When students go to school this fall, they must be vigilant against scams, plans and tricks for identity fraud. Student identity theft is increasing, all over the world. Like most predators, identity thieves want to target young and old. Therefore, college students and university students often fall victim to identity theft. Consider these statistics:
- 19% of all identity theft complaints in America are made by people aged 20 to 29. 
- 49% of all suspected identity fraud in Canada have a victim aged 18 to 34. 
- It There has been a 24% increase in identity fraud among UK victims over 21 years. 
Students are ideal for fraud
There are several reasons why students are so often targeted at identity thieves. First, they tend to be less monitored and careful with personal information, so it is easier to collect necessary data points. Second, they are often less vigilant when it comes to preventive security measures, such as pulling credit reports and safe browsing and social media. A recent survey revealed that Millennials received the lowest of all age groups when they took preventive measures against identity theft and fraud. 
Students also fill in forms and applications continuously, for everything from student grants and loans, to housing, credit cards and jobs. They can often be tricked into filling out information for a company or club that is not legitimate. Finally, most students have a limited credit history, and companies want to establish credit relationships with them. Assuming that a student's identity often makes it easy for fraudsters to get a loan or credit card.
Inexperience can lead to misplaced trust
For many young adults, college or university is their first extended stay away from home. They lack the experience of flim-flam and con artists that their parents have gained over a lifetime of adults. It is therefore not surprising that students tend to put their trust in people too quickly and share personal information when they make new friends. This can be catastrophic.
Today, "friendly fraud" – where the victim knows the perpetrator – accounts for 15% of all fraud committed.  In cases of identity theft where the fraudster opens a new account, more than half of the victims know the thief!  It is best to be reserved about personal details when getting to know new roommates, friends or love interests.
Identity theft has many forms
In addition to credit cards and bank accounts, identity theft can be used to obtain fraudulent ID numbers, take over mobile phone accounts, steal tools, get mortgages or leases, get a job or steal your tax refund. You're called it and identity thieves have probably figured out a way to tear it down. For victims aged 20 to 29 years, the most reported types of identity theft are:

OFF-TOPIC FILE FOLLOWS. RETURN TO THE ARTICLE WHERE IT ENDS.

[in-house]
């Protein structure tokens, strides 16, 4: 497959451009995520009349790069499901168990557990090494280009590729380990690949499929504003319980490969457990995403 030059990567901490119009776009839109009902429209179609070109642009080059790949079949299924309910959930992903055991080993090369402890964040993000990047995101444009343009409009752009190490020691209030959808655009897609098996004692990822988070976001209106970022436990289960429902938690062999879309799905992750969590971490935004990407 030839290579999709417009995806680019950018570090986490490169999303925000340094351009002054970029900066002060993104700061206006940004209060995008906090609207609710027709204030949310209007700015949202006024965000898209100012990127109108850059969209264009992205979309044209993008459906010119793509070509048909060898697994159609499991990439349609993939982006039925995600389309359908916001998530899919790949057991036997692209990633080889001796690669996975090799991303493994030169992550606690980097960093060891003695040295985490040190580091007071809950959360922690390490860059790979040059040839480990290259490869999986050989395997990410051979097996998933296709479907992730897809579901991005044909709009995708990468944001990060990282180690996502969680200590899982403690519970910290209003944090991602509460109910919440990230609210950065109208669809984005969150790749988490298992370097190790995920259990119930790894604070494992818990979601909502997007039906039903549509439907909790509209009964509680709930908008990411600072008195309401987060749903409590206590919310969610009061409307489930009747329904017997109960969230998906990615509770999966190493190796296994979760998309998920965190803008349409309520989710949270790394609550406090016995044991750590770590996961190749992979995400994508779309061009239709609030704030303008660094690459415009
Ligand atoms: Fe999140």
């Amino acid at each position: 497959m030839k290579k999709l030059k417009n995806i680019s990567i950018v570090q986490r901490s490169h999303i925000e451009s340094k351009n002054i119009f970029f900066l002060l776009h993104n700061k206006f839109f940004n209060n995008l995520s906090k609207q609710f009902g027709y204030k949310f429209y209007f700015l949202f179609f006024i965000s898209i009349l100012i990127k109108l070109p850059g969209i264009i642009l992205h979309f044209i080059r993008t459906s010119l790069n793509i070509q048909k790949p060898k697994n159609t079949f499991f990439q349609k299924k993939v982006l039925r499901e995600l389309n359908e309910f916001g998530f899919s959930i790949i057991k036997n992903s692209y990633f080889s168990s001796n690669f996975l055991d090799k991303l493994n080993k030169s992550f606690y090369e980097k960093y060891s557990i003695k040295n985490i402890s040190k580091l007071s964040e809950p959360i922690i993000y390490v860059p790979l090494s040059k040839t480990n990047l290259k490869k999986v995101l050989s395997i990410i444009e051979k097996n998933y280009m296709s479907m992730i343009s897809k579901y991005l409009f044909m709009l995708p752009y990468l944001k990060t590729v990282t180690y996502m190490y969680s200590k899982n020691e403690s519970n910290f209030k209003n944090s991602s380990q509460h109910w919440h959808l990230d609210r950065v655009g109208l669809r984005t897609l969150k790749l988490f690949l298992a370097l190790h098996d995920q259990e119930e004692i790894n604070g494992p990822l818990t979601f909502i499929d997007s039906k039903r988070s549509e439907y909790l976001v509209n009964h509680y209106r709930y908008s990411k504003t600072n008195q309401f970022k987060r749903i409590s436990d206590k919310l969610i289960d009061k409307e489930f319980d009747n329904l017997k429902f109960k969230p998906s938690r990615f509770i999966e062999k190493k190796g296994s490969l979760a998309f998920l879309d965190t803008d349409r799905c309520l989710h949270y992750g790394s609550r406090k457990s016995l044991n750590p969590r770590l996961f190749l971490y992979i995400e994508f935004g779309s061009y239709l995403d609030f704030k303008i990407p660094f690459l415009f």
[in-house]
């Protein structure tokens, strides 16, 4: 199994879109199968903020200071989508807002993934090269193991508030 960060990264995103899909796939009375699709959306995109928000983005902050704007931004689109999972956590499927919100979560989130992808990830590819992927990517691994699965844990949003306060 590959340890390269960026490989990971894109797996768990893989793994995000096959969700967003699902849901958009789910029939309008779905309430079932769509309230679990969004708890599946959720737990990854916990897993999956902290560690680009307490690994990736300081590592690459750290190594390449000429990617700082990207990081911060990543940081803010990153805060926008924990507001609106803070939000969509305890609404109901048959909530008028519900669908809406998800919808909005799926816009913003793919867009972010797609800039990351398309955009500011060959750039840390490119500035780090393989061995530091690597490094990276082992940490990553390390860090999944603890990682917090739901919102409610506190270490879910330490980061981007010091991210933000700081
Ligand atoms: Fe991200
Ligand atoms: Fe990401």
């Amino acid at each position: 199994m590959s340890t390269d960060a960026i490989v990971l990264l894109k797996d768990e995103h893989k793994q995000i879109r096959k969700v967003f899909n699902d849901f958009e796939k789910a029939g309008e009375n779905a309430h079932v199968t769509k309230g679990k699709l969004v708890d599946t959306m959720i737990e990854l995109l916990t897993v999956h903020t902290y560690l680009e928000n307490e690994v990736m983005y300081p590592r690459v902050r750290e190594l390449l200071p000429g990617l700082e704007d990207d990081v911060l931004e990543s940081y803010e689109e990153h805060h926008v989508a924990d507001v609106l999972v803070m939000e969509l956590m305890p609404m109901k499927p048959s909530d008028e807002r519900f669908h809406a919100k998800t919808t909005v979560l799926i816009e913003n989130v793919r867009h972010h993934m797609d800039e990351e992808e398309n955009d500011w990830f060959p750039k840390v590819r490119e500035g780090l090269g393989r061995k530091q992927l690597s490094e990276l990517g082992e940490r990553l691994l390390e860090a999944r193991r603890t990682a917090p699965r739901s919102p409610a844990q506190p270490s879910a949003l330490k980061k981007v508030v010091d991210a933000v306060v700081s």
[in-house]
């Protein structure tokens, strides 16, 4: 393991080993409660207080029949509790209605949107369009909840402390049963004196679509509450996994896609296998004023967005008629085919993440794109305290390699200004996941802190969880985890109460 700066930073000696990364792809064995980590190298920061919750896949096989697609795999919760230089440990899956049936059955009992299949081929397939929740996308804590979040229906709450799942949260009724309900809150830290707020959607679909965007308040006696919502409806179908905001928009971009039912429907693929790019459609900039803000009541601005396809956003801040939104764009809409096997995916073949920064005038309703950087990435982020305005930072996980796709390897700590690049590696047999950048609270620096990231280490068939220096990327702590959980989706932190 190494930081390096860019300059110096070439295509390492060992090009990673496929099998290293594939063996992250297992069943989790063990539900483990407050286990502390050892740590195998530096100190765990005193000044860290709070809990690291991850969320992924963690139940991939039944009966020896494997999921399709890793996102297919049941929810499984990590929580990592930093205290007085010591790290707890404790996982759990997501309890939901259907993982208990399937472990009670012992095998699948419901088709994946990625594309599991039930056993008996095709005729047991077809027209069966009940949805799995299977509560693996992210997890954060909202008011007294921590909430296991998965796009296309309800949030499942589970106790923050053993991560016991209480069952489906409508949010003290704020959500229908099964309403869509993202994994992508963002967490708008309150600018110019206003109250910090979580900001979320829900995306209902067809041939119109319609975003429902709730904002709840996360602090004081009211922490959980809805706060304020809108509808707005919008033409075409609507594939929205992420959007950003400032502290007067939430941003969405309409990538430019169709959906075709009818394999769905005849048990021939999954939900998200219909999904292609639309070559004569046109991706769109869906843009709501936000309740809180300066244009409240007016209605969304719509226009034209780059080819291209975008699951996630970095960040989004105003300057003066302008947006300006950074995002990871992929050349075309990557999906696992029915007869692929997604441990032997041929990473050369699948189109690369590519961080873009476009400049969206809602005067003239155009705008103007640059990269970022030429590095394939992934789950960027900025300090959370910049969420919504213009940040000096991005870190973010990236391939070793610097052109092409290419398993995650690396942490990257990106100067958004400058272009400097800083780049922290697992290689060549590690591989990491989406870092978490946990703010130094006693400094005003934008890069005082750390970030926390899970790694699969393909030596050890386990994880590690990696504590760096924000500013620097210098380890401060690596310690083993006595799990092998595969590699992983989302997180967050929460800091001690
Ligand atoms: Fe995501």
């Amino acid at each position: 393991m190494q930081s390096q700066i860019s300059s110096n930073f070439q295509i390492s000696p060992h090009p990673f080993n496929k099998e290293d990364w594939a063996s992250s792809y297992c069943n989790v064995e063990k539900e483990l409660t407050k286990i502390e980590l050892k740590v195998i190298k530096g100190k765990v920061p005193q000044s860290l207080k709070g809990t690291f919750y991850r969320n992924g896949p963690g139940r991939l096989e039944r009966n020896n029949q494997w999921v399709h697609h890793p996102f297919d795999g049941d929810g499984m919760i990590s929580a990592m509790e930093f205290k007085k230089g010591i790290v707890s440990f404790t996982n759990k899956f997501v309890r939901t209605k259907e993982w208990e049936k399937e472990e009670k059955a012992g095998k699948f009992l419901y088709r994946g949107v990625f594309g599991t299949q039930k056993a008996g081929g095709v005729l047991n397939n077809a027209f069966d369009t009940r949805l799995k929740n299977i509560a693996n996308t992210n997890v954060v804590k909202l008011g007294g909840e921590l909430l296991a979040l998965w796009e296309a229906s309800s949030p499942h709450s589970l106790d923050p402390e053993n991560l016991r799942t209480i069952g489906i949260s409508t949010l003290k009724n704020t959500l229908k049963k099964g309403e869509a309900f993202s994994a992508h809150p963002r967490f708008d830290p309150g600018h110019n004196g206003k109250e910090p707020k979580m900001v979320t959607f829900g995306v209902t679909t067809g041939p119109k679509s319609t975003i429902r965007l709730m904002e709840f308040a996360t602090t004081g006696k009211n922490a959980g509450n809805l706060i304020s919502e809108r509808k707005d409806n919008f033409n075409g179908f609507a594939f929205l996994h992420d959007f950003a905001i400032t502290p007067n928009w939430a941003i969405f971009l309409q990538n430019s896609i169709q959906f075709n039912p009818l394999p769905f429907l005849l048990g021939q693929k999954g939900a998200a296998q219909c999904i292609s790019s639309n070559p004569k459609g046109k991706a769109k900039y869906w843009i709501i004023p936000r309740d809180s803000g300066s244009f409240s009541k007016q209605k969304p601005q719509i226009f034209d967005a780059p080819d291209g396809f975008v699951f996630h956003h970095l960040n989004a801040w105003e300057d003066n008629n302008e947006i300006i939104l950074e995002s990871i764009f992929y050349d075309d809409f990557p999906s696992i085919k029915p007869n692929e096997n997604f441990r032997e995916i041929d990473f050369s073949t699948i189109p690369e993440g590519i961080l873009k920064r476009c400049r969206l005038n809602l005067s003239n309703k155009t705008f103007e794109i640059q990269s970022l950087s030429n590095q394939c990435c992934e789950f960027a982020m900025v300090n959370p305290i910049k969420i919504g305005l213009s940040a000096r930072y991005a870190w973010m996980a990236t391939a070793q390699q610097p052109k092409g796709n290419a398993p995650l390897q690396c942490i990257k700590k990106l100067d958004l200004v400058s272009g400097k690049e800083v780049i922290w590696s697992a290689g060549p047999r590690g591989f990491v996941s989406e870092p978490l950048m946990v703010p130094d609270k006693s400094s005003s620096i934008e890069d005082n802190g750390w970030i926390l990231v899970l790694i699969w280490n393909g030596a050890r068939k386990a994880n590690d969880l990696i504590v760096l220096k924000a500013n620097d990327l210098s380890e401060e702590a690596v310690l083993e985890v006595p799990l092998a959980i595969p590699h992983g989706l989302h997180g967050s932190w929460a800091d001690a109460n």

- 26% credit card
- 21% other identity theft
- 14% employment or tax
- 14% telephone or tools
- 11% loans or leasing
- 9% bank
- 3% government ID or benefits
Dramatic increases in two types of fraud have been noted by researchers. Among under-21 victims in the UK, there has been a 79% increase in bank, debit and credit card-related fraud.  Meanwhile, the takeover of mobile phone accounts doubled in just one year, from 380,000 incidents in 2017 to almost 680,000 victims in 2018. 
Talk to students about the dangers
Share facts in this article with students you know and encourage them to be extra vigilant when going to college. With the right knowledge and cyber defense solutions, students do not have to fall victim to identity theft.
A Identity Fraud support provides protection for the devastating effects costs of identity theft as well as identity management and recovery services. Central has partnered with CyberScout, one of the country's leading providers of identity management solutions, to offer many services.
Contact your independent insurance agent if you want to know more about the protection of identity fraud protection or for a quote. ]
 "Equifax Canada Reports: Millennials Top Target for Fraudsters," Equifax Canada, March 28, 2017.
 "Young Fraud Fighters Increase: New Data Reveals 24% of Under-21 Under-21 Victims for Identity Fraud, "Cifas, October 10, 2018
" Consumer Sentinel Data Book: 2018, "US Federal Trade Commission, 2019.
" Equifax Canada Reports: Millennials Top Target for Fraudsters, "Equifax Canada, March 28, 2017.
   Ibid.
 "Fighting Young Fraud Increases: New Data Reveals 24% of Under-21s Who Fall Victim of Identity Fraud," Cifas, October 10, 2018
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